More than just Brexit: Four critical challenges for the EU over the next five years

More than just Brexit: Four critical challenges for the EU over the next five years - © Erica Nilsson/Unsplash

Elections for the renewal of the European Parliament took place roughly a month ago, amidst a general climate of concern for the future of a Union caught between the Brexit affair and Eurosceptic movements on one hand, and the polarization around the economic discourse on the other.

Some anxiety has been calmed by the incomplete advance of populist and far-right movements in the Continent (with the notable exception of Italy and France, and if we exclude the UK’s sui generis Brexit Party), as well as by the successful electoral turnout of more than 50%, with positive results of Lib Dem and Green parties. However, the EU has just entered a crucial five-year phase leading up to the next elections during which decisive political choices will have to be made. With the expiry of the 2020 strategy, a new plan is needed not only in economic terms, but also with an outlook to complex issues that are highly likely to have a significant impact for the future of the Union and its citizens. Particularly, four main challenges sum up the urgencies to be tackled in the coming months and years.

  1. The democratic challenge

The peculiar institutional structure of the EU aims at ensuring a balance between the legitimation of citizens and the representation of the Member States, while existing as an independent supra-national authority with its own bodies. Nonetheless, many have underlined the need for more power at the level of the European Parliament, which at the moment is the only direct expression of people’s choice within the Union. This demand comes from a wide range of political parties, including those that see in the shift of functions and competences from the Member States to the EU as a negative process. Another issue is the direct election of the President of the European Commission, even though this topic appears to be more controversial. In any case, this debate revolves around the very nature of the EU and its conversion into a stronger political entity. Since its inception, the Union has gradually transformed from an economic institution establishing a single market towards a political one, and the level of integration of European countries is now facing a turning point: a deeper and stronger Union requires a different type of governance, one which is perceived as having a sound and credible democratic foundation with new levels of dialogue with citizens. It is not a given that popular support for the EU could increase with a stronger and well-recognised democratic structure; however, it is likely that a decisive change in these terms will provide a clear sign of confidence in European institutions.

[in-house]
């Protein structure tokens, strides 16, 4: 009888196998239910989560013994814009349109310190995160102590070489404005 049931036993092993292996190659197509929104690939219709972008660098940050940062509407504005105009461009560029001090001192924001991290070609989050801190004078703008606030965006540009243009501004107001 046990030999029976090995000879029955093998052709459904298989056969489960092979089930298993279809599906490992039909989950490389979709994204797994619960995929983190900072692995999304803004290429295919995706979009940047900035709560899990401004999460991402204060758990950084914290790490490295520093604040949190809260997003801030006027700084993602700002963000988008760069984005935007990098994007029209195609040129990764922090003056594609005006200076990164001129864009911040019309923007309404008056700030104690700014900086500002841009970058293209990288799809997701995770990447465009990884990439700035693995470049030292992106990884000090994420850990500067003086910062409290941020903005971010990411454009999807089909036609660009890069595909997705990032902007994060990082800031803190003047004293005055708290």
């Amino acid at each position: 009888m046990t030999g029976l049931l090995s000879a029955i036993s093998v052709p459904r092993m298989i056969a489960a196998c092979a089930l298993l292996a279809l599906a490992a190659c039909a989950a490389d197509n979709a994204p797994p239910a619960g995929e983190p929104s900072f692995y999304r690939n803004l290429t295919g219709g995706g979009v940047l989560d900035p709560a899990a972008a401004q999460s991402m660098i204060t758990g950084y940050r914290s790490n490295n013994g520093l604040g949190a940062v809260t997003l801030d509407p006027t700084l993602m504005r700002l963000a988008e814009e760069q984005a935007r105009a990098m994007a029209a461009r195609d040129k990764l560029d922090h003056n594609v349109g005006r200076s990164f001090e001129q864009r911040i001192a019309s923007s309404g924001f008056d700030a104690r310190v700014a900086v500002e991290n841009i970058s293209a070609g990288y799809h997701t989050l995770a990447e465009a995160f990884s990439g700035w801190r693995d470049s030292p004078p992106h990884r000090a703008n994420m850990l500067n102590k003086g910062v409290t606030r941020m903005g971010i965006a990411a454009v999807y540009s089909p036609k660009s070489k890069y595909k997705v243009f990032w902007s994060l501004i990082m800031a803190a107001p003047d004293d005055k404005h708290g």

1. Sustainable development beyond climate change

Undoubtedly, the EU is on the frontline against climate change as shown by its commitments towards the energetic transition specified in the 2030 strategy, the active participation in the negotiations within the UN framework conventions (the next is being held in Santiago de Chile in December), and financial contributions to developing countries for the implementation of mitigation and adaptation policies. However, the efforts to fight climate change are only one component of the wider concept of sustainable development as drafted in the Agenda 2030 by the UN General Assembly in 2015. Indeed, the Agenda requires an integration of different dimensions, as well a new governance system to monitor and ensure effective policies to ensure not only environmental protection, but also social objectives such as zero hunger, global equality, decent work, access to education for all, and cooperation for peace and justice. EU action should be aimed at complementing climate change policies with a change of paradigm about economic growth objectives, in order to prioritise prosperity over profit, human-centred business models over hyper-financialisation, and fair competition and innovation over practices of social and economic dumping.